# Time Based Key-Value Store LeetCode Solution

Difficulty Level Medium
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## Problem Statement

Time Based Key-Value Store LeetCode Solution – Design a time-based key-value data structure that can store multiple values for the same key at different time stamps and retrieve the key’s value at a certain timestamp.

Implement the `TimeMap` class:

• `TimeMap()` Initializes the object of the data structure.
• `void set(String key, String value, int timestamp)` Stores the key `key` with the value `value `at the given time `timestamp`.
• `String get(String key, int timestamp)` Returns a value such that `set` was called previously, with `timestamp_prev <= timestamp`. If there are multiple such values, it returns the value associated with the largest `timestamp_prev`. If there are no values, it returns `""`.

## Example

### Input:

[“TimeMap”, “set”, “get”, “get”, “set”, “get”, “get”] [[], [“foo”, “bar”, 1], [“foo”, 1], [“foo”, 3], [“foo”, “bar2”, 4], [“foo”, 4], [“foo”, 5]]

### Output:

[null, null, “bar”, “bar”, null, “bar2”, “bar2”]

## Explanation:

TimeMap timeMap = new TimeMap();

timeMap.set(“foo”, “bar”, 1); // store the key “foo” and value “bar” along with timestamp = 1.

timeMap.get(“foo”, 1); // return “bar”

timeMap.get(“foo”, 3); // return “bar”, since there is no value corresponding to foo at timestamp 3 and timestamp 2, then the only value is at timestamp 1 is “bar”.

timeMap.set(“foo”, “bar2”, 4); // store the key “foo” and value “bar2” along with timestamp = 4.

timeMap.get(“foo”, 4); // return “bar2”

timeMap.get(“foo”, 5); // return “bar2”

## Approach:

We can use a HashMap to store all occurrences of a key. Note that since calls to the set method are strictly increasing, we can just add occurrences to a List, which will by default be in sorted order, allowing us to leverage binary search when looking for the valid occurrence of a key (ArrayList for O(1) lookup time).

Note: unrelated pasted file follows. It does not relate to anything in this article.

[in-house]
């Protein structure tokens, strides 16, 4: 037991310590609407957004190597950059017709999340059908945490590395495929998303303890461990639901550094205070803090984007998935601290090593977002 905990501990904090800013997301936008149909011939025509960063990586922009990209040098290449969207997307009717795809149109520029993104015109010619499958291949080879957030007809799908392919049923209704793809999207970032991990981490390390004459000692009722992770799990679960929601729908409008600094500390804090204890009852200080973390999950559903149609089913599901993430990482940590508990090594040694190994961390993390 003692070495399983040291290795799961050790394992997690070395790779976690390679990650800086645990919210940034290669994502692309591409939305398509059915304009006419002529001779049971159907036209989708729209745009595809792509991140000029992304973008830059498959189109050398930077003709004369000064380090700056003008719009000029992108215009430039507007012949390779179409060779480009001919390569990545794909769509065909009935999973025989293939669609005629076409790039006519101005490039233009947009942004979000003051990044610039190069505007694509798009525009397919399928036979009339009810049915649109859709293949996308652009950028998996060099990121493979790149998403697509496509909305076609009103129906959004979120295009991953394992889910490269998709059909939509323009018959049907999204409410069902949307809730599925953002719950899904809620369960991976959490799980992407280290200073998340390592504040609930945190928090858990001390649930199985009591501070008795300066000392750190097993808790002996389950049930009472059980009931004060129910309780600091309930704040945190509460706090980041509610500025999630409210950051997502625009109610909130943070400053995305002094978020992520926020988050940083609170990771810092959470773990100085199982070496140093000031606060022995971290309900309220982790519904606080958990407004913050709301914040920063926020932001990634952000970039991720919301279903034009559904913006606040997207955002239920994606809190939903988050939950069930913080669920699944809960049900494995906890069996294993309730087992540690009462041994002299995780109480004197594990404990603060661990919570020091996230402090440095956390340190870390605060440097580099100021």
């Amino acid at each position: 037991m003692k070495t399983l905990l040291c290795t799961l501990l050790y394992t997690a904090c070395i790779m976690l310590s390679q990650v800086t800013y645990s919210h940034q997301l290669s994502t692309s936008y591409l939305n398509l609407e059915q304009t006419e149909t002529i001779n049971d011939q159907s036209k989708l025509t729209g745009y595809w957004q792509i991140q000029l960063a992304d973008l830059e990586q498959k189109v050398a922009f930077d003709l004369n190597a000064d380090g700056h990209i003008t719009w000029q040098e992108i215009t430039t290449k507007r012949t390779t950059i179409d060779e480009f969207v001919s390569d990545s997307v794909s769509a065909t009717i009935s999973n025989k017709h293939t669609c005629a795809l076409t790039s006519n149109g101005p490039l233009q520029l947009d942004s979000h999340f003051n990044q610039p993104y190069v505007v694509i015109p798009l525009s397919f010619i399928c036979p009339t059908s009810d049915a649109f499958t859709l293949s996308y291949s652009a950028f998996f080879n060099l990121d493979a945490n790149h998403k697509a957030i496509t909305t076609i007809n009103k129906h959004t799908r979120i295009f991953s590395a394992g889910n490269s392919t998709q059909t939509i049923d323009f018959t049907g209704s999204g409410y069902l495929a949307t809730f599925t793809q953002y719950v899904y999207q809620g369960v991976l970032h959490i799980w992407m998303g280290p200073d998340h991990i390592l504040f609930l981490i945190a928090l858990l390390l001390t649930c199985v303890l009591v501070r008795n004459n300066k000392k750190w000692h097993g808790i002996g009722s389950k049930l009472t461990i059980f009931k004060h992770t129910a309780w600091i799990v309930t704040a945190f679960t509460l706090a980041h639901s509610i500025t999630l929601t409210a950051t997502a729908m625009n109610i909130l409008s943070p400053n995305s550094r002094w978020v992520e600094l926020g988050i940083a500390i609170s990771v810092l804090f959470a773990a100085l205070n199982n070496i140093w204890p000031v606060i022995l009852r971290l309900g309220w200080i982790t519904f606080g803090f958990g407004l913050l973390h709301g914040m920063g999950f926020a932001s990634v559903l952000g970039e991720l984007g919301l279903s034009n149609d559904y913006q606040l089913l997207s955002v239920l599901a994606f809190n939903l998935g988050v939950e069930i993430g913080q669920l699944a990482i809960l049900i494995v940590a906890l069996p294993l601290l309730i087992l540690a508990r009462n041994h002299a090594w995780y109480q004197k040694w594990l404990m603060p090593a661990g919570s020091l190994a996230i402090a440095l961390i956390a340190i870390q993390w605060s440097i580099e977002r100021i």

Before performing binary search I added a couple of explicit edge case checks, if the timestamp we’re checking is less than the minimum has seen timestamp (so, the first element in the list), there’s no valid value. If the timestamp we’re checking is greater than the maximum seen timestamp (so, the last element in the list), just return the value at the max seen timestamp.

We will use .upper_bound() to find a value that is greater than the timestamp.
We will need to go one element back to get the correct value.
But before going 1 element back we need to check if the current iterator points at the very first element.

## Code for Time Based Key-Value Store

### C++ Program

```class TimeMap {
public:
unordered_map<string, map<int, string>> keys;
public:
TimeMap() {}

void set(string key, string value, int timestamp) {
keys[key][timestamp] = value;
// inserting into unordered_map O(1)
// inserting into map O(log n)
// due to binary search on the tree.
}

string get(string key, int timestamp) {
if (keys.count(key)) {
auto& map = keys[key]; // taking from unordered_map O(1)
auto it = map.upper_bound(timestamp); // taking from map O(log n)
// due to binary search on the tree.
if (it == map.begin()) {
return "";
}
return (--it)->second;
}
return "";
}
};

/**
* Your TimeMap object will be instantiated and called as such:
* TimeMap* obj = new TimeMap();
* obj->set(key,value,timestamp);
* string param_2 = obj->get(key,timestamp);
*/```

### Java Program

```class TimeMap {

private Map<String,TreeMap<Integer,String>> map;

/** Initialize your data structure here. */
public TimeMap() {
map = new HashMap<>();
}

public void set(String key, String value, int timestamp) {
if(!map.containsKey(key)) {
map.put(key,new TreeMap<>());
}
map.get(key).put(timestamp,value);
}

public String get(String key, int timestamp) {
TreeMap<Integer,String> treeMap = map.get(key);
if(treeMap==null) {
return "";
}
Integer floor = treeMap.floorKey(timestamp);
if(floor==null) {
return "";
}
return treeMap.get(floor);
}
}

/**
* Your TimeMap object will be instantiated and called as such:
* TimeMap obj = new TimeMap();
* obj.set(key,value,timestamp);
* String param_2 = obj.get(key,timestamp);
*/```

## Complexity Analysis for Time Based Key-Value Store LeetCode Solution

Assuming `n` is the number of set operations, and `m` is the number of get operations:

• Time Complexity:
• Set: `O(1)` single operation, and total `O(n)`.
Note: assuming timestamps are only increasing. If not, it’s `O(n log n)`.
• Get: `O(log n)` for a single operation, and total `O(m log n)`.
• Space Complexity: `O(n)` (assuming every `{ timestamp, value }` is unique).
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